I don’t know. Then again, it appears hardly anyone at FUSD knows what’s going on. FUSD Trustee Michelle Arax Asadoorian told me last week over the phone that no one in the district administration has told her about this district-police department video-deal-in-the-making.
“The reality is this is something that should come before the public in a public setting,” Asadoorian said.
3.) Fresno State football Coach Tim DeRuyter is a big consumer of Big Data/Big Computers.
“The average fan probably doesn’t realize how much we rely on those things,” DeRuyter said after a morning practice late last month. “We’ve got a great system made by XOs Technologies (I think that’s what he said) that tells all the data — downs, distance, personnel, what hash, how much time is left in the game, what the defense is, the formation, the play, the gain or the loss. We put all that information into a spread sheet. It ties that information to video clips. You can get what we call cut-ups so you can look immediately. Instead of an entire game in sequence, I just want to look at the third down in one to four plays. It’ll pull it up just like that. I’ll say: ‘I want to look at second down and 10 after an incomplete pass.’ Right away it’ll give us a cut-up of just that situation.”
I don’t fully understand what DeRuyter said there, but his main point is clear. Big-time college football is neck-deep into Big Data.
DeRuyter said his graduate assistants grab all the data from the previous week’s game and put it into digital form. Then DeRuyter and his staff analyze the data in ways that make them useful to players and coaches alike.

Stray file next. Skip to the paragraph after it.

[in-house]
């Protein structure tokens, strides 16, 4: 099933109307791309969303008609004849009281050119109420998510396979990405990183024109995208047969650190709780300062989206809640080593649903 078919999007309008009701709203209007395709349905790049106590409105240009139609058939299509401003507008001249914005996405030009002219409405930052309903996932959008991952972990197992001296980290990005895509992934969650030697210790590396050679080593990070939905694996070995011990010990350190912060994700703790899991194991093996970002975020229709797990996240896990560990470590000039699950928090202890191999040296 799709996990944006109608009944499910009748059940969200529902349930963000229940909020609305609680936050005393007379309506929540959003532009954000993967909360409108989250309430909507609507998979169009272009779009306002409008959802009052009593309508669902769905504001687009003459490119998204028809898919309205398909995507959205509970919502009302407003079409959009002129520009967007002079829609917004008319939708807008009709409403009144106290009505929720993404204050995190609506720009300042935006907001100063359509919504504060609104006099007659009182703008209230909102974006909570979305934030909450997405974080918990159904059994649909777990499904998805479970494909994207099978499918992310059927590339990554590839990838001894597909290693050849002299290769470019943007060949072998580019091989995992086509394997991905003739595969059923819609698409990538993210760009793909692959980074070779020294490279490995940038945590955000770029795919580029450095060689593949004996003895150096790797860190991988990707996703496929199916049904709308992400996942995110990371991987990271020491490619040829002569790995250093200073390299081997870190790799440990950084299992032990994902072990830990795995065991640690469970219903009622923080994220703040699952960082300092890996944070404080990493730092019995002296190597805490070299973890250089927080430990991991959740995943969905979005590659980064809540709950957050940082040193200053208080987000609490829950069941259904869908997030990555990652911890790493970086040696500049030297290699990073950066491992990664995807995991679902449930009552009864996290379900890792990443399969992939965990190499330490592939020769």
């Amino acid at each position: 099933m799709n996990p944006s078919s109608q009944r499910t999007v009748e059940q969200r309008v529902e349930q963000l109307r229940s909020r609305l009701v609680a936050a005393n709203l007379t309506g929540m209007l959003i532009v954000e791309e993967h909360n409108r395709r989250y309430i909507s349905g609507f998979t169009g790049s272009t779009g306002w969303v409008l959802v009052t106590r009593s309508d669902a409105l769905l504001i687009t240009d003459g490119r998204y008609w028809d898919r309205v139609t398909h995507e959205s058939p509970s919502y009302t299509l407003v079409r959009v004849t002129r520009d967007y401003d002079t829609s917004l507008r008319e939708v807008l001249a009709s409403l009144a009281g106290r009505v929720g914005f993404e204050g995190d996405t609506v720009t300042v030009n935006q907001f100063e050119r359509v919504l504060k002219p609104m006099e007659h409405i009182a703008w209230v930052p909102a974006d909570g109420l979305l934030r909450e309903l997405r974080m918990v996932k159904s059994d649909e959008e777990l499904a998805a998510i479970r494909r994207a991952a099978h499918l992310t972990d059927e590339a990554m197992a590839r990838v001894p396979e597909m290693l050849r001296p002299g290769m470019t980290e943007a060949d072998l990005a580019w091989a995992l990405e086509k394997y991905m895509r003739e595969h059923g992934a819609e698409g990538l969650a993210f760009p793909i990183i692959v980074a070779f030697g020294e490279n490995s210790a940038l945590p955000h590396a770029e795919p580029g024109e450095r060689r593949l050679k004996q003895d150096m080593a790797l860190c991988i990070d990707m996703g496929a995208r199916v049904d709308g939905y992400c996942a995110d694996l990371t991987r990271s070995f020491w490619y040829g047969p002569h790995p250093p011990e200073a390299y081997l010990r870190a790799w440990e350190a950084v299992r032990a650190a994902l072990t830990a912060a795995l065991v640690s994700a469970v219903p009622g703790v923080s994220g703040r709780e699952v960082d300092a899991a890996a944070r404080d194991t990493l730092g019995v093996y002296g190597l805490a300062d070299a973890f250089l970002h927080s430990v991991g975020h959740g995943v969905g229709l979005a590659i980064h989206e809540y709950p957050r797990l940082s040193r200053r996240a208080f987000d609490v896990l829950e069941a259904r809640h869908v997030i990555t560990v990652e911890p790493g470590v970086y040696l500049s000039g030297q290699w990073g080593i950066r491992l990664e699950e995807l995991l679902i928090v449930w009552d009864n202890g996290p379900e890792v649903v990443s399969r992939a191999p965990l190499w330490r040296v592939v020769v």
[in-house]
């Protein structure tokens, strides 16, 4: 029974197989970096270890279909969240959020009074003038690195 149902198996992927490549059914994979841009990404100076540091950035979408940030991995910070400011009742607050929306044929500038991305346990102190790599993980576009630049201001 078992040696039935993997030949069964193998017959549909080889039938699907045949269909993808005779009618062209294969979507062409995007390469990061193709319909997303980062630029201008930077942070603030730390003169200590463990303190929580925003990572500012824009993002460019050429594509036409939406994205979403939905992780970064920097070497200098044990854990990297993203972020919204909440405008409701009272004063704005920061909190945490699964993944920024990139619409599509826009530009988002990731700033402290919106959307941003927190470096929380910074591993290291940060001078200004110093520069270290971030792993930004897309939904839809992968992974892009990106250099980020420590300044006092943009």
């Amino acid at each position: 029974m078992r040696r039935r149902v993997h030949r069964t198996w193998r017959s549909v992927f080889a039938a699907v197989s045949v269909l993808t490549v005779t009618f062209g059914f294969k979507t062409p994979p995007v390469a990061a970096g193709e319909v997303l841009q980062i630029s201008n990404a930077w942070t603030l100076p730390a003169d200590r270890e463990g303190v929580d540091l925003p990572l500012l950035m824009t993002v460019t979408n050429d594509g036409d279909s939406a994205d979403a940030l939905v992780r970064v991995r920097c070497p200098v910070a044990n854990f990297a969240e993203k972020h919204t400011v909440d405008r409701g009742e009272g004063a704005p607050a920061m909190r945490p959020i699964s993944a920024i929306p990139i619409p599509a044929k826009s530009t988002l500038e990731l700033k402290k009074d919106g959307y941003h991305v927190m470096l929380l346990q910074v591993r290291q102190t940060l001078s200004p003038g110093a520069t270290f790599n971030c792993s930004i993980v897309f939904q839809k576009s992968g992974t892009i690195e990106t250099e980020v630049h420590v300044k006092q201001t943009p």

“It’s all part of our prep,” DeRuyter said. “You know as a playcaller on Saturday what the other team has done in the prior four games so you can anticipate what they may do against you.”
DeRuyter said recruiting databases are growing in quantity and content.
“In the last five to seven years, through the advent of recruiting video being put on computers, you can really expand your recruiting base and not have to go there unless you’ve got an actual prospect,” DeRuyter said.
He said Internet video helped Fresno State decide it was worth the effort to recruit running back Marteze Waller of Georgia.
The power of the Internet, DeRuyter said. “has changed the game.”
DeRuyter surprised me when he said there’s not a direct and continuous exchange of computerized data between the training room and the coaches’ offices. The stakes are so high in top-level college football, the number of variables that go into success so big, and the temptation of managers to manage so intense that I figured the coaches would want all the real-time Big Data they could get.
This isn’t to suggest that DeRuyter ignores training-room information.
“We track guys when they first come in here: height, weight speed, body fat,” DeRuyter said. “We’ve got a piece of equipment called the ‘bod pod’ that measures their lean mass and body fat. We take a picture of those guys when they first get here. Hopefully through training their body fat percent goes down but their lean muscle mass goes up — becoming better athletes. A lot of that information is tracked. It’s more of our database.”
I told DeRuyter that in a year or two his training staff will be sending continuous, real-time data to the coaching staff’s computer experts.
Said DeRuyter: “You’re probably right.”
Fresno Police Chief Jerry Dyer every month hosts something called the “CrimeView” presentation. I’ll call it CrimeView for short.
Channel 30 reporter Stephanie Stone has attended a handful. I went to my first CrimeView on Wednesday, Aug. 14.
It was held in the media room of the old City Hall, Fresno Street at M Street (the building, now called the Annex, is part of police headquarters).
Being a rookie, I was hustling to make sense of what unfolded. But I can guarantee you three things: 1.) CrimeView is absolutely pivotal to any reporter who wants to keep abreast of the State of the City; 2.) Sheriff Margaret Mims should host something similar each month; 3.) I’ll be at the next CrimeView (unless the Chief bans the media — which might happen).
CrimeView’s lay of the land is this:
* There are a half-dozen rows of chairs in the back of the room. Police officers of various ranks and duties sit here. Stephanie and I were in the back row; she brought along a cameraman. A deputy district attorney sat in front of me. Aides to Council Members Paul Caprioglio and Clint Olivier were in the same row.
* Off to one side are some of PD’s computer experts. They’re kept busy throughout CrimeView.